Zanetti ranked first on my own list of the 20 greatest Inter players of all time, and it's easy to see why. He overtook club legend Beppe Bergomi as the team's most-capped player in 2011 and has stretched his lead to 78 games.
Zanetti's most remarkable attribute after his longevity is his versatility. After starting his career as a right-back, he moved forward into the midfield to accommodate the arrival of Brazilian right-back Maicon to the team in 2006. His play has been just as rock-solid further up the field, and he even started scoring a few goals, ending a four-year goal drought in 2006. His defense is marked by his discipline—between 1999 and 2011 he went 12 years without being sent off in a match.
He was the skipper for all five of Inter's five straight titles in the late 2000s, and is the only man to captain an Italian team to a treble. He's also helmed four Coppa Italia winners, a UEFA Cup winner and a Club World Cup champion.
Many believe the legendary Argentinian's career is over after suffering an Achilles tendon injury this past weekend against Palermo, but Zanetti has sworn to come back stronger than ever. If there's anyone who can play another season at age 40 after that type of injury, it's certainly Zanetti.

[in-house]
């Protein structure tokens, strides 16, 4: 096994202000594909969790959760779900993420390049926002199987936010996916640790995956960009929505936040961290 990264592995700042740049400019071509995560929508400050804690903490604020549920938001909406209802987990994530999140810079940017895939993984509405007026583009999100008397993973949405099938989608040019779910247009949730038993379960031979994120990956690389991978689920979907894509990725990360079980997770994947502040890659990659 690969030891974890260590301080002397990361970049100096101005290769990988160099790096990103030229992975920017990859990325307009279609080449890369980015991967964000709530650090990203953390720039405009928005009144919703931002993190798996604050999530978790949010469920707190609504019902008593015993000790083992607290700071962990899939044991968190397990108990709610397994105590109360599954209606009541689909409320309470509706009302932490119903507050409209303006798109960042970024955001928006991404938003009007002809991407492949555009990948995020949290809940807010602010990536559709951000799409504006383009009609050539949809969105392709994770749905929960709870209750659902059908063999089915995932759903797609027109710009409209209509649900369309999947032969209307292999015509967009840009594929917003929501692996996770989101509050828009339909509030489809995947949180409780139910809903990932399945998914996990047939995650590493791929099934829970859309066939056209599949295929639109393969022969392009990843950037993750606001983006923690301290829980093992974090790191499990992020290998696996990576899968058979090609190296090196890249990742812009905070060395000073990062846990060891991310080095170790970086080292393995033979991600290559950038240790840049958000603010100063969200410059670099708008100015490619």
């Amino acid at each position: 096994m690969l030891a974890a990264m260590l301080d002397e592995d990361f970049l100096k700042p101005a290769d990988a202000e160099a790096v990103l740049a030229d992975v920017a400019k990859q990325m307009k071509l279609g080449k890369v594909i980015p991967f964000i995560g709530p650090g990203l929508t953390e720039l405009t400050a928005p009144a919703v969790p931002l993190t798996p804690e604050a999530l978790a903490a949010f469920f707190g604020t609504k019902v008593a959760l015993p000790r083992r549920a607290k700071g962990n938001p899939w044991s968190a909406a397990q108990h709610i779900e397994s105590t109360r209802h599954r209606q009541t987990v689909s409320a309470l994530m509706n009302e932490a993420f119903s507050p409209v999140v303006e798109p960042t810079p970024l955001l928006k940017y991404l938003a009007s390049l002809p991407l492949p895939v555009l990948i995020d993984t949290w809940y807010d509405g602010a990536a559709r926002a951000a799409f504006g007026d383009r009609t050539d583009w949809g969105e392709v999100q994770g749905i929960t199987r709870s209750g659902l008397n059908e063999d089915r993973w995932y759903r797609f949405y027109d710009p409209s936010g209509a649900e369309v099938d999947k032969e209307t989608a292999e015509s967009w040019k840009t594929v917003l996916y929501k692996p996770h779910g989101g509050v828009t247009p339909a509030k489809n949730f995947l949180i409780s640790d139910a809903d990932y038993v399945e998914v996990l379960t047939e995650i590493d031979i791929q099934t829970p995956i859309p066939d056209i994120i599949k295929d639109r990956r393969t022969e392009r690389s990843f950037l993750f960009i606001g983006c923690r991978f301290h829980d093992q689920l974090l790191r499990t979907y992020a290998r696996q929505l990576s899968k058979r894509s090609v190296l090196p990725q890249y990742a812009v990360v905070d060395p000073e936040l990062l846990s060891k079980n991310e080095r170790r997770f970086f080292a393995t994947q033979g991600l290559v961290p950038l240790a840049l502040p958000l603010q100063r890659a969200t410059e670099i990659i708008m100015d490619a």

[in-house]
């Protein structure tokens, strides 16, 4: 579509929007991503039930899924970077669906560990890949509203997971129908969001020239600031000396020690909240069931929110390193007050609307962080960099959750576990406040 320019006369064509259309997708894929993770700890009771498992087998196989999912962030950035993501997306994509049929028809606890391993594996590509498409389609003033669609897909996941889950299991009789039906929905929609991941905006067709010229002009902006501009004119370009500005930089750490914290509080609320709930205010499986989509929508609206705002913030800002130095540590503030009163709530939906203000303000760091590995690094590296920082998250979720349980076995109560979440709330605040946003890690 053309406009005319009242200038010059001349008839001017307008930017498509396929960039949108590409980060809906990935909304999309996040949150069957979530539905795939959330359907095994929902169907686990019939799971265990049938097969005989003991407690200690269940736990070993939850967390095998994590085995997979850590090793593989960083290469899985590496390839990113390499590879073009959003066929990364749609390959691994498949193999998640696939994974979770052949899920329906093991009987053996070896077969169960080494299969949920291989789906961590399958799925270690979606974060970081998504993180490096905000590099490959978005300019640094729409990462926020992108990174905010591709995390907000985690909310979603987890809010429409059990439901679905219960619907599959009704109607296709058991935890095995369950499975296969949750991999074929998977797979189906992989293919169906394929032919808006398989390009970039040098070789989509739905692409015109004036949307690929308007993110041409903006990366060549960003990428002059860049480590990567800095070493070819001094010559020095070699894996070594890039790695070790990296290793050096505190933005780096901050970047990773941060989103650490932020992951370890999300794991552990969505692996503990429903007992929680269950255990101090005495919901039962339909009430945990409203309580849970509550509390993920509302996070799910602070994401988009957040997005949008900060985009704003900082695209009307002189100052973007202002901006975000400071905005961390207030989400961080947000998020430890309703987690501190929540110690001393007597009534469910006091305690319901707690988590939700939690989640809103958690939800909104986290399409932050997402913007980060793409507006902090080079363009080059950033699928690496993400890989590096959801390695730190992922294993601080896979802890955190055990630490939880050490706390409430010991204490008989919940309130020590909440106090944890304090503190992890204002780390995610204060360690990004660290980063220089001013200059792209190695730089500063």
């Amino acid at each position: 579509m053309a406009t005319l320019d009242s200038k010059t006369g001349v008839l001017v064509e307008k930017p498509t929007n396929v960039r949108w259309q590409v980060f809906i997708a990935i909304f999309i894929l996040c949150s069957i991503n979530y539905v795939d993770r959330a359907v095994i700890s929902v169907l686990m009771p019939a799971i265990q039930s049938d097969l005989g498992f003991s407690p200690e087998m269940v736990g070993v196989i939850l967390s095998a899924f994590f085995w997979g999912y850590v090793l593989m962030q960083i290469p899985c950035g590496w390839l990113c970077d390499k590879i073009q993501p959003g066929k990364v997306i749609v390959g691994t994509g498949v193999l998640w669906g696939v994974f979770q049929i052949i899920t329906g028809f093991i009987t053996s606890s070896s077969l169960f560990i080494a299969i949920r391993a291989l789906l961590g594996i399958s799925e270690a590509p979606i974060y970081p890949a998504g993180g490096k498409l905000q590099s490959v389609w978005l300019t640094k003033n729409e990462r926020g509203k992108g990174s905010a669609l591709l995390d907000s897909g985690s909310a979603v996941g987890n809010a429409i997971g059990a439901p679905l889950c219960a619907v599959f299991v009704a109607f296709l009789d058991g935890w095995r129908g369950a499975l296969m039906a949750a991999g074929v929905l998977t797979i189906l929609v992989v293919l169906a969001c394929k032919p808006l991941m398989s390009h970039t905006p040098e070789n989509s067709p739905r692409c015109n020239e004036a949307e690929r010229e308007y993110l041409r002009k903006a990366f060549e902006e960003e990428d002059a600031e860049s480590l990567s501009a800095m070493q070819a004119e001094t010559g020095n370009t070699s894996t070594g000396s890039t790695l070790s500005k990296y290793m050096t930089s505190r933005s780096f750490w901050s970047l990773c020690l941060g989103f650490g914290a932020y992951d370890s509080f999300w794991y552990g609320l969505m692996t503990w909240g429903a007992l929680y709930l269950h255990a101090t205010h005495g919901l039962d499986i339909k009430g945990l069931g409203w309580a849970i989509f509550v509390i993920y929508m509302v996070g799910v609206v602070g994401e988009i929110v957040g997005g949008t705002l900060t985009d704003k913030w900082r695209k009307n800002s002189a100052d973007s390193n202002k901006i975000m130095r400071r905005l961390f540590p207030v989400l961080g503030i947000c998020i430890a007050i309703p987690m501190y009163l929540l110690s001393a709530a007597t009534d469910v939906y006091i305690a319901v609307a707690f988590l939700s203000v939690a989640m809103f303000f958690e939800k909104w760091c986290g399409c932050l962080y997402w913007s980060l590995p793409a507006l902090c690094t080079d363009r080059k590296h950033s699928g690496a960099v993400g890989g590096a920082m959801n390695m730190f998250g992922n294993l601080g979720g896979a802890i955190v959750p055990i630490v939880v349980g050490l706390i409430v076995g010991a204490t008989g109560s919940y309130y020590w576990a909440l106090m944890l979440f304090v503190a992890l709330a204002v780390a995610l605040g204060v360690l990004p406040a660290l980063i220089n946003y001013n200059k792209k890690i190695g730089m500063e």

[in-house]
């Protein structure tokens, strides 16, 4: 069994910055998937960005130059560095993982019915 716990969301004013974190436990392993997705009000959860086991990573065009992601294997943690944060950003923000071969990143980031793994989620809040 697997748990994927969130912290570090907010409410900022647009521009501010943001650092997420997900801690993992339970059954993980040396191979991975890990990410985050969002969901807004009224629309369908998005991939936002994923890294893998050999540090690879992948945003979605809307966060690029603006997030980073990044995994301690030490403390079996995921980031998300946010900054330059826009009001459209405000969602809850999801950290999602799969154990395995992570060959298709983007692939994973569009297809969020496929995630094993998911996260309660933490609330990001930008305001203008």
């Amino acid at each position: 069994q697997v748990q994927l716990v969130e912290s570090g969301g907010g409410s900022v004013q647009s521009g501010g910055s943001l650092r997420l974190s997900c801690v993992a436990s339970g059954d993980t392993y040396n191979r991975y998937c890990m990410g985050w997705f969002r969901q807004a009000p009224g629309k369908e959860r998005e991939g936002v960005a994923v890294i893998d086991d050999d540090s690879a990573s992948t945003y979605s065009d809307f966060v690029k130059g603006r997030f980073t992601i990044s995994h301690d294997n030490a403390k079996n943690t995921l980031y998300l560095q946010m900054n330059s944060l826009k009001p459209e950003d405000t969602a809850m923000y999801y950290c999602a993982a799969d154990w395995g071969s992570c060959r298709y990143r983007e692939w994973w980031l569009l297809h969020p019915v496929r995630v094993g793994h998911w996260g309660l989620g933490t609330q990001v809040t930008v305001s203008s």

Juventus 2004-2006, 2009-2010
One of the greatest defenders in history, Fabio Cannavaro is one of only two defenders in history to have won the FIFA World Player of the Year award.
Cannavaro spent all but four years of his illustrious career in the Serie A, and he remains one of the best defenders to have ever set foot on one of the league's fields, despite the fact that there is no official scudetto on his resume (the only two he ever won were stripped from Juventus after calciopoli).
He did claim glory in the Coppa Italia twice with Parma, and was the anchor of the defense of the team that won the UEFA Cup in 1998-99. He also won a pair of titles away from home at Real Madrid.
Internationally, he is the most-capped player in the history of the Azzurri, and captained the team from 2002 to 2010. He led the defense that allowed only two goals (one own goal and one penalty) in the 2006 World Cup as the Italians lifted the trophy a fourth time. He was awarded the Silver Ball in that tournament in one of the closest votes in tournament history.
Juventus 2001-2006, 2007-Present
The best goalkeeper Italy has ever produced and quite possibly the best the world has ever seen, Gigi Buffon's positioning, agility and reflexes have made him one of the games most celebrated shot-stoppers.